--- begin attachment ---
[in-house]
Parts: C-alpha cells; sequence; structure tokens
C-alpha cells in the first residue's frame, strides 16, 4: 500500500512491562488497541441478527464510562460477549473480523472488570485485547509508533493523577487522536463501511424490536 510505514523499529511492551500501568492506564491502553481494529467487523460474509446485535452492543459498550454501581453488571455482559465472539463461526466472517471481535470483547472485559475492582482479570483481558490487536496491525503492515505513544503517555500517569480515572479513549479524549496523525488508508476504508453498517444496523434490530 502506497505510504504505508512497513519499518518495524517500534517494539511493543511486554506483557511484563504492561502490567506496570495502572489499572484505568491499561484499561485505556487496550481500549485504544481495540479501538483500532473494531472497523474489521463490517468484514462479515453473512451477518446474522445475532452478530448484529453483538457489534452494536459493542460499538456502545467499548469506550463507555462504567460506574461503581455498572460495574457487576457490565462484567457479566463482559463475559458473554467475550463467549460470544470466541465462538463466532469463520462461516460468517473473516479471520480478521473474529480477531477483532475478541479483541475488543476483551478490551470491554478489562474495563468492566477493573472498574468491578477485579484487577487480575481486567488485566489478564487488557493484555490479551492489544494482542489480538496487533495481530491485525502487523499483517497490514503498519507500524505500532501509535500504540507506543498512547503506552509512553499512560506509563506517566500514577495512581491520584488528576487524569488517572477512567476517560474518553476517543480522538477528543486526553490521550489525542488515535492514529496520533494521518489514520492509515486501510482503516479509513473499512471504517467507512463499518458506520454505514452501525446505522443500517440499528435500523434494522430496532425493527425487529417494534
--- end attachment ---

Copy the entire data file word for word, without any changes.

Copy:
[in-house]
Parts: C-alpha cells; sequence; structure tokens
C-alpha cells in the first residue's frame, strides 16, 4: 500500500512491562488497541441478527464510562460477549473480523472488570485485547509508533493523577487522536463501511424490536 510505514523499529511492551500501568492506564491502553481494529467487523460474509446485535452492543459498550454501581453488571455482559465472539463461526466472517471481535470483547472485559475492582482479570483481558490487536496491525503492515505513544503517555500517569480515572479513549479524549496523525488508508476504508453498517444496523434490530 502506497505510504504505508512497513519499518518495524517500534517494539511493543511486554506483557511484563504492561502490567506496570495502572489499572484505568491499561484499561485505556487496550481500549485504544481495540479501538483500532473494531472497523474489521463490517468484514462479515453473512451477518446474522445475532452478530448484529453483538457489534452494536459493542460499538456502545467499548469506550463507555462504567460506574461503581455498572460495574457487576457490565462484567457479566463482559463475559458473554467475550463467549460470544470466541465462538463466532469463520462461516460468517473473516479471520480478521473474529480477531477483532475478541479483541475488543476483551478490551470491554478489562474495563468492566477493573472498574468491578477485579484487577487480575481486567488485566489478564487488557493484555490479551492489544494482542489480538496487533495481530491485525502487523499483517497490514503498519507500524505500532501509535500504540507506543498512547503506552509512553499512560506509563506517566500514577495512581491520584488528576487524569488517572477512567476517560474518553476517543480522538477528543486526553490521550489525542488515535492514529496520533494521518489514520492509515486501510482503516479509513473499512471504517467507512463499518458506520454505514452501525446505522443500517440499528435500523434494522430496532425493527425487529417494534